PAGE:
Stuttering is one of the most common communication disorders. People who stutter will have disruptions with certain characteristics in the way they speak. These disruptions or disfluencies typically involve repetitions (repeating parts of words), stretching out sounds or prolongations, and difficulty in physically getting words out (different than word-finding) or blocks. Blocks are when tension builds in one’s lungs, throat, or jaw.
The patterns and degree of stuttering can be different for every person who stutters. It can even change from day to day as stuttering is often influenced by stress, excitement, anxiety, and other strong emotions.
Stuttering is up to three to four times more common in males than females. In the United States, it is estimated that among the adult population, about one percent or three million individuals have the disorder.
Stuttering interrupts the flow of speech. It may involve the repetition, prolongation, or blockage of a word or part of a word that a person is trying to say. Other physical movements, reflective of tension or struggle with speaking, such as eye blinks, head turns, or facial grimacing may be present. Stuttering severity may vary considerably from one day to another and from one situation to the next.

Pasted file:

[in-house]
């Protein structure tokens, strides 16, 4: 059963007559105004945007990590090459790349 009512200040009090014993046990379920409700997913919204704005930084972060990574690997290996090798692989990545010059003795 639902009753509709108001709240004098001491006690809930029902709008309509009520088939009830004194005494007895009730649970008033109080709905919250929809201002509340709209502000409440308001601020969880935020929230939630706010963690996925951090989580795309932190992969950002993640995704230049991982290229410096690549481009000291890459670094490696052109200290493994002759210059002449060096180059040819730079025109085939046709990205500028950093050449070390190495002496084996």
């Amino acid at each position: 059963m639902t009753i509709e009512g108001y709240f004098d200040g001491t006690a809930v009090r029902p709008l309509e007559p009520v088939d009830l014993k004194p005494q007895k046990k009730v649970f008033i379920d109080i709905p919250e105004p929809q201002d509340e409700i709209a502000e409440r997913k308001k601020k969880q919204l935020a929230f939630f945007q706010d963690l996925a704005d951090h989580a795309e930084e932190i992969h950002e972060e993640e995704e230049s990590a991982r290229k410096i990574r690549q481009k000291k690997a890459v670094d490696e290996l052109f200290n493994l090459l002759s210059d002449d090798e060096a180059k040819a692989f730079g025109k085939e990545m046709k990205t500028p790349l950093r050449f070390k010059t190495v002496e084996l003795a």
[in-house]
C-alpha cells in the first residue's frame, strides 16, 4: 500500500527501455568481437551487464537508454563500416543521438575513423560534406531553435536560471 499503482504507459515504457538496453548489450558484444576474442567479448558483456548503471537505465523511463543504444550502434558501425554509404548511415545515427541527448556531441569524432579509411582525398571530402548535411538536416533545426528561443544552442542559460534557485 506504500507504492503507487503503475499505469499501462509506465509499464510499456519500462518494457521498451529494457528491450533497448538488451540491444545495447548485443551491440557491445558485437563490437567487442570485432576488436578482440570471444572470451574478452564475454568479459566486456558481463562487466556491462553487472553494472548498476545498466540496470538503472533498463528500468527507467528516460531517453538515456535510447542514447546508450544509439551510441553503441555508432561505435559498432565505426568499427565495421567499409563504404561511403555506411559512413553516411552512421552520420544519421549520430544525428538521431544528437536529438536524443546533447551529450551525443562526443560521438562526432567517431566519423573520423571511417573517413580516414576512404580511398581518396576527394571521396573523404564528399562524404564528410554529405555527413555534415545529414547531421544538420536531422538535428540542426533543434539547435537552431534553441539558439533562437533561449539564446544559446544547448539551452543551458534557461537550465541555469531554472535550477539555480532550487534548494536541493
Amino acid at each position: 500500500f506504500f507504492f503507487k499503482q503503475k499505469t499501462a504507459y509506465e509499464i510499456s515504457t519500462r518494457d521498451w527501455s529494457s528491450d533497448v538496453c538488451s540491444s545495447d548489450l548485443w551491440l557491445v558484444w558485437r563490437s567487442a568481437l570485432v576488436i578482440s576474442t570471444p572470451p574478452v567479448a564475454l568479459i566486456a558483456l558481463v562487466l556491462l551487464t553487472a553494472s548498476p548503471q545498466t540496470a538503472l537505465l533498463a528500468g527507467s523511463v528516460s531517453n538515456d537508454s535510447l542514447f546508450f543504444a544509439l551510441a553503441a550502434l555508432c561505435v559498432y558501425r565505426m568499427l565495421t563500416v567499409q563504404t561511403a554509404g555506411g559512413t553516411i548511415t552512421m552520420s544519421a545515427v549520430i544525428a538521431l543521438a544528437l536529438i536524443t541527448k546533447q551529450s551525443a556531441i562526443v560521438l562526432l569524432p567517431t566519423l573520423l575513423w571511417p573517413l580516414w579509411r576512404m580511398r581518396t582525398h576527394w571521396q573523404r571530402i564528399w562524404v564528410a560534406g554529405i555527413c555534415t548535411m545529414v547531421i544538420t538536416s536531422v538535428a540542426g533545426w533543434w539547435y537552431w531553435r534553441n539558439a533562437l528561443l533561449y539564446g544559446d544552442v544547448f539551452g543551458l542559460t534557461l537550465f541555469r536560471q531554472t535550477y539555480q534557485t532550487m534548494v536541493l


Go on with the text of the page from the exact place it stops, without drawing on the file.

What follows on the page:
Fluency stuttering therapy may include full assessment, indirect and/or direct treatment (depending on the age of the child), and teaching of strategies for disfluent speech ranging from mild to profound. Parent education and training is a crucial part of fluency stuttering therapy. Likewise, the social-emotional impact of the condition is addressed with older children and adults who stutter.